faithful

Let’s talk about sex.

Perhaps it’s appropriate we have this conversation on the very day the Supreme Court argues issues of sex and marriage. It’s an important conversation, a few characters have in Margaret Atwood’s novel Oryx and Crake.

Jimmy and Oryx are talking about Oryx’s past childhood sexual exploitation when Jimmy asks, “It wasn’t real sex, was it? . . . In the movies, it was only acting. Wasn’t it?”

Oryx responds, “But Jimmy, you should know. All sex is real.”

That’s the foundational premise of Beth Felker Jones’s new book Faithful: An Ordinary Theology of Sex. This short book explores the goodness of sexuality as created and redeemed. It suggests ways to navigate the difficulties of living in a world in which sexuality suffers the effects of the fall.

It begins with the…

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NIVAC Software Super Sale — Just $7.99 for Each NIV Application Commentary

ZA Blog on 6 days ago. Tagged under ,,.

Sale on NIV Application Commentaries

We have good news: Each NIV Application Commentary is just $7.99!

For a brief time all 42 NIVAC volumes are just 8 dollars apiece at the online stores of Logos, Accordance, WORDsearch, and Olive Tree. That means you save an average of 65% off the original price.

Act fast, because this sale ends May 9, 2015! Here are the deals:

Buy from Logos

Buy from Accordance

Buy from Olive Tree

Buy from WORDsearch

If you know someone who would like this sale, please share this post with them.

FAQs

Q1: What if I don’t have one of the software platforms (like Logos) or one of the apps (like Olive Tree) that you list above? A1: You have a little time to pick the right platform for you, but don’t delay: This sale…

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When There’s No Silver Lining — John H. Walton on the Book of Job [Excerpt]

ZA Blog on 6 days ago. Tagged under ,,.

Job Rebuked by His Friends by William Blake

Here’s a slice of John H. Walton’s NIV Application Commentary: Job.

Sometimes there is no visible silver lining, no redeeming value in sight. Sometimes those who endure difficulty feel that nothing is left but an empty shell. Some people never recover physically, emotionally, or spiritually. It is not guaranteed that we will emerge on the other side of pain strengthened by the experience. It would be naive to suggest that suffering universally results in growth. S. Cairns suggests a more nuanced perspective as he elaborates on Simone Weil’s observation that “affliction compels us to recognize as real what we do not think possible.” He observes:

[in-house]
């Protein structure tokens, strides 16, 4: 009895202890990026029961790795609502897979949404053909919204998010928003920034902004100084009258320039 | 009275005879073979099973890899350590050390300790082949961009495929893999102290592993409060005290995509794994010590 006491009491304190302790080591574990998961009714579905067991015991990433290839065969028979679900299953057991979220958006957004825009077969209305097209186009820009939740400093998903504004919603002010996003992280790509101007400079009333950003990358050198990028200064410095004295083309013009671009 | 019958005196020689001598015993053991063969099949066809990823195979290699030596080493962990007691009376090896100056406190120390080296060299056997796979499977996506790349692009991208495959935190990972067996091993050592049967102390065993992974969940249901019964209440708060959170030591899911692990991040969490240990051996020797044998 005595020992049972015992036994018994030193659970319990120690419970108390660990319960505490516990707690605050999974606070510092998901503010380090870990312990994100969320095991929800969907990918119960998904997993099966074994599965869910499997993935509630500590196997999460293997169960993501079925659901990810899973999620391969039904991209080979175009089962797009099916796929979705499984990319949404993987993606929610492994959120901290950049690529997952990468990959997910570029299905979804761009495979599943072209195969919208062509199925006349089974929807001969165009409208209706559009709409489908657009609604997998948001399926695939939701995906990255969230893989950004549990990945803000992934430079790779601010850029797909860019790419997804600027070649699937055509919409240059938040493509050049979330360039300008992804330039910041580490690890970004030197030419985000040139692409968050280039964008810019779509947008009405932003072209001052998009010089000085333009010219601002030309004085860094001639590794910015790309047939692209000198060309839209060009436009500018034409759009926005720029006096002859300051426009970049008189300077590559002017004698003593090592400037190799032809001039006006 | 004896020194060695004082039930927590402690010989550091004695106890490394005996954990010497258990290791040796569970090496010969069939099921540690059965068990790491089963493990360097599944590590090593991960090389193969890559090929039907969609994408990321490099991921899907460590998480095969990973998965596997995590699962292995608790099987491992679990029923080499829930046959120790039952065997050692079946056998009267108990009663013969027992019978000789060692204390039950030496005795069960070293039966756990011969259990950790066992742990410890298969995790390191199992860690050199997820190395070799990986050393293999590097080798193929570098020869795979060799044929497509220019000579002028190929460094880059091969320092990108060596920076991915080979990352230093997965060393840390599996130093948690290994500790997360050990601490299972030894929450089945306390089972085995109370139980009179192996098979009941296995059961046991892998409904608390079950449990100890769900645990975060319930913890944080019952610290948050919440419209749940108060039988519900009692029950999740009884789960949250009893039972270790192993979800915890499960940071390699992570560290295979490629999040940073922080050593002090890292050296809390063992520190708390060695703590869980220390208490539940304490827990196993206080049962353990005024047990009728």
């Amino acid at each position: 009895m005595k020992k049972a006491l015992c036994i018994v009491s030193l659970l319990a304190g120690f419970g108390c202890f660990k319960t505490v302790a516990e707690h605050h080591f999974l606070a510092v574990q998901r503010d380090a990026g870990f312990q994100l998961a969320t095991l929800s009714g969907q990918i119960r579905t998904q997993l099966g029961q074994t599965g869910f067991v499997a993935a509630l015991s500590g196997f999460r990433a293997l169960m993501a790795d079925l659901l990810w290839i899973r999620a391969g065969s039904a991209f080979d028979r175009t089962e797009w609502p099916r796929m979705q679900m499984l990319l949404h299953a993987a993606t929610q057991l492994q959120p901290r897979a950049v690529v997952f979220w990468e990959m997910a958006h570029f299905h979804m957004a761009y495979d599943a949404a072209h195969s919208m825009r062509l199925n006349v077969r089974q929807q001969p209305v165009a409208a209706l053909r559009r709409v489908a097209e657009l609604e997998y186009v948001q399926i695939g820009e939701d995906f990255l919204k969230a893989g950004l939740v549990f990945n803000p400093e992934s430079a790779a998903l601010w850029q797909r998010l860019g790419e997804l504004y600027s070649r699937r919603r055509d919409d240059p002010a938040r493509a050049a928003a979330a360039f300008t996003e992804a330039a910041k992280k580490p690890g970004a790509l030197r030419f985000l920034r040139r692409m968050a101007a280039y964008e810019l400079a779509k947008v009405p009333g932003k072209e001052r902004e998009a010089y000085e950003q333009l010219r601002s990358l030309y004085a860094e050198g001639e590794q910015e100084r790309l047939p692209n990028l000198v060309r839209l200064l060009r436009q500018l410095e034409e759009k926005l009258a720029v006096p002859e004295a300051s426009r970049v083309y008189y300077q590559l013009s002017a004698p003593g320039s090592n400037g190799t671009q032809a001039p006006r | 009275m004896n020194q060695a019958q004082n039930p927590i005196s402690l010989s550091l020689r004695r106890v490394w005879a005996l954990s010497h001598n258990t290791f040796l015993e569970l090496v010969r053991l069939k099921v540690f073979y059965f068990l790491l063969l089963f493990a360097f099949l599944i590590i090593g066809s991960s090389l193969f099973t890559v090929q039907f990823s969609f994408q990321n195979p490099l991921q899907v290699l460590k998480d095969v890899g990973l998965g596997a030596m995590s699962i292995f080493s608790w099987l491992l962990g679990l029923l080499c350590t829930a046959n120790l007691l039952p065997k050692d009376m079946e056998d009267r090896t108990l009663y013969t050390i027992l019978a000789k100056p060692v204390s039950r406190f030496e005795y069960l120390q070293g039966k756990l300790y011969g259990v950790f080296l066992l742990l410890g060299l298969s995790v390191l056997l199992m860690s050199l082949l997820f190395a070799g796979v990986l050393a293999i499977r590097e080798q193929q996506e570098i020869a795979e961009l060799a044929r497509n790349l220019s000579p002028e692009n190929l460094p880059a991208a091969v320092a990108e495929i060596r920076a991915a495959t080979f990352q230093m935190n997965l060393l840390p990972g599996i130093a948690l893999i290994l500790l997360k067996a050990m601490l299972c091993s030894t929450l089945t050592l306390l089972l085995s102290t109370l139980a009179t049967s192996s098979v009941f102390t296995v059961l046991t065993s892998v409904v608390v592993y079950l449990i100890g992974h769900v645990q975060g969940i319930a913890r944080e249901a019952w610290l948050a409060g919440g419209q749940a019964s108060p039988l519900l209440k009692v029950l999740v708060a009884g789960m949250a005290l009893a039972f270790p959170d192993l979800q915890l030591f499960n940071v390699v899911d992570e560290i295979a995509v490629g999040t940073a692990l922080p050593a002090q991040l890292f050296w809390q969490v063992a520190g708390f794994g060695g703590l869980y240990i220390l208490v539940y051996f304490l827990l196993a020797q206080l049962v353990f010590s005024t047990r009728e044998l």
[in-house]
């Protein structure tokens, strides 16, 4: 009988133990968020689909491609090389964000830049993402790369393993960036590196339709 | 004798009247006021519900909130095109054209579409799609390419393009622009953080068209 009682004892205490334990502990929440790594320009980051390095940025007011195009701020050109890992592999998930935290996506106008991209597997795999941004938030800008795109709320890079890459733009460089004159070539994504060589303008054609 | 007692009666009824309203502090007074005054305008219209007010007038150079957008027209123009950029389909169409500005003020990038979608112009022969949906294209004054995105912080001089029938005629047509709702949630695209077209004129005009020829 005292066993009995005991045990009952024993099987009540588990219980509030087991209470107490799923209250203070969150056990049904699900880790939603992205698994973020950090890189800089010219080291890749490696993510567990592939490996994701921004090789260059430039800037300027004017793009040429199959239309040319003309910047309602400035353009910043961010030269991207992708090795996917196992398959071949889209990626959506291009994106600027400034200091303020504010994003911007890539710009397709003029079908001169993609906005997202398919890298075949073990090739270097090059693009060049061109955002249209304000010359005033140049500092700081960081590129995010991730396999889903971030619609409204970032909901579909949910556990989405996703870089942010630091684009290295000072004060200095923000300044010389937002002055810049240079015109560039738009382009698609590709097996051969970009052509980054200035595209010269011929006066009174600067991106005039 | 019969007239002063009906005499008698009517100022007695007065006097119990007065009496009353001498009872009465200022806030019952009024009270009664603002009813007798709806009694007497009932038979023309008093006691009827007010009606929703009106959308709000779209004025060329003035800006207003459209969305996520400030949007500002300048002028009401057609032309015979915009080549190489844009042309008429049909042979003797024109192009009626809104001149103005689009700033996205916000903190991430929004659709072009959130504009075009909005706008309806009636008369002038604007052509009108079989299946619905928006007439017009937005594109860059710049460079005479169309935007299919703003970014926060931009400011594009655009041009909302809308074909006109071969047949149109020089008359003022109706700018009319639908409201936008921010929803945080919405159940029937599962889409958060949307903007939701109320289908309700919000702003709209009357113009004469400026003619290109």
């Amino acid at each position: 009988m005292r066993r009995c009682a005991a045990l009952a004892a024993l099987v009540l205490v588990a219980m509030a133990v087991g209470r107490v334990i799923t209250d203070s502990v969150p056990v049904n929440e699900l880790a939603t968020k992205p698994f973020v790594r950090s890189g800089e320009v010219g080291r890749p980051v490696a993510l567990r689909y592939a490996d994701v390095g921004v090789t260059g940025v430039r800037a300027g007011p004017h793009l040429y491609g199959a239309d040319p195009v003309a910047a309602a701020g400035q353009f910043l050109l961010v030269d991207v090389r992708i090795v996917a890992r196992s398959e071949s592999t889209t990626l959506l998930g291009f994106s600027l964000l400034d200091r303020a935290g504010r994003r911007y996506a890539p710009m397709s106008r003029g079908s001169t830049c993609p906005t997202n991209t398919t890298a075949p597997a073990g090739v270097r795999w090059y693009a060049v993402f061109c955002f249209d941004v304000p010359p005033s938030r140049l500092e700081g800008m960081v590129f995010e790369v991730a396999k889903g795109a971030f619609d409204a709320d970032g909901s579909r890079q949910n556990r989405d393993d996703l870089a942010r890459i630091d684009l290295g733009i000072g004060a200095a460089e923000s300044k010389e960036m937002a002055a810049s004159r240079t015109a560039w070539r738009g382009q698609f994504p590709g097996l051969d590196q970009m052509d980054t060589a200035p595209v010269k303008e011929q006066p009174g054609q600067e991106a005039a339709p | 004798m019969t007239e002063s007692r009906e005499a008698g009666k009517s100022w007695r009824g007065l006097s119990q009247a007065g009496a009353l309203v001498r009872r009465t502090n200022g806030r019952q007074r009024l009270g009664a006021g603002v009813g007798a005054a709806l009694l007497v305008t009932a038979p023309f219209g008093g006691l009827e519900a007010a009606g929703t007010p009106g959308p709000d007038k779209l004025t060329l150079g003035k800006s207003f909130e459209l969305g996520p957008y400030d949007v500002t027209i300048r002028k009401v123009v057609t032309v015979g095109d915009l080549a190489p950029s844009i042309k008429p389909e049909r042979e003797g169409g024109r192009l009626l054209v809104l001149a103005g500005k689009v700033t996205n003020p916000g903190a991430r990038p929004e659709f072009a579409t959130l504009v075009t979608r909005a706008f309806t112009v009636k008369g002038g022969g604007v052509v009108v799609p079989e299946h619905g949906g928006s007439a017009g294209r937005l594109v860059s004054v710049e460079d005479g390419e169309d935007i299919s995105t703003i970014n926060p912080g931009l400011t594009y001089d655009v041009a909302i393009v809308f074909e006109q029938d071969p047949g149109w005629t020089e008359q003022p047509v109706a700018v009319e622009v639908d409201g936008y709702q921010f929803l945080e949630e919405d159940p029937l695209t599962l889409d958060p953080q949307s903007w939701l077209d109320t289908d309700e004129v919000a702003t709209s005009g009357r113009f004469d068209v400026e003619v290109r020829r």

The occasions of our suffering are capable of revealing what our habitual illusions often obscure, keeping us from knowing. Our afflictions drag us — more or less kicking — into a fresh and vivid awareness that…

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Is It the Spirit or His Gifts? (1 Cor 14:1) — Mondays with Mounce 260

Bill Mounce on 1 week ago. Tagged under ,,,.

Here is a great example of the challenges of a substantival adjectives.

Paul writes, “Pursue love, and earnestly desire the spiritual gifts (τὰ πνευματικά), especially that you may prophesy” (1 Cor 14:1; ESV). πνευματικός is an adjective meaning “spiritual,” often referring to the divine spirit, the Holy Spirit. This is the topic of the end of the verse and also the entire chapter, and this is how every major translation views the verse.

Interesting, then, is the parallel statement in 12:1. “Now concerning spiritual gifts (τῶν πνευματικῶν),* brothers, I do not want you to be uninformed” (ESV). The footnote on “gifts” says, “Or persons.” The HCSB is inconsistent; in 12:1 it says, “Now concerning what comes from the Spirit,” and in 14:1 is has, “Pursue love and desire spiritual gifts.”

As you go through the rest of the chapter, while…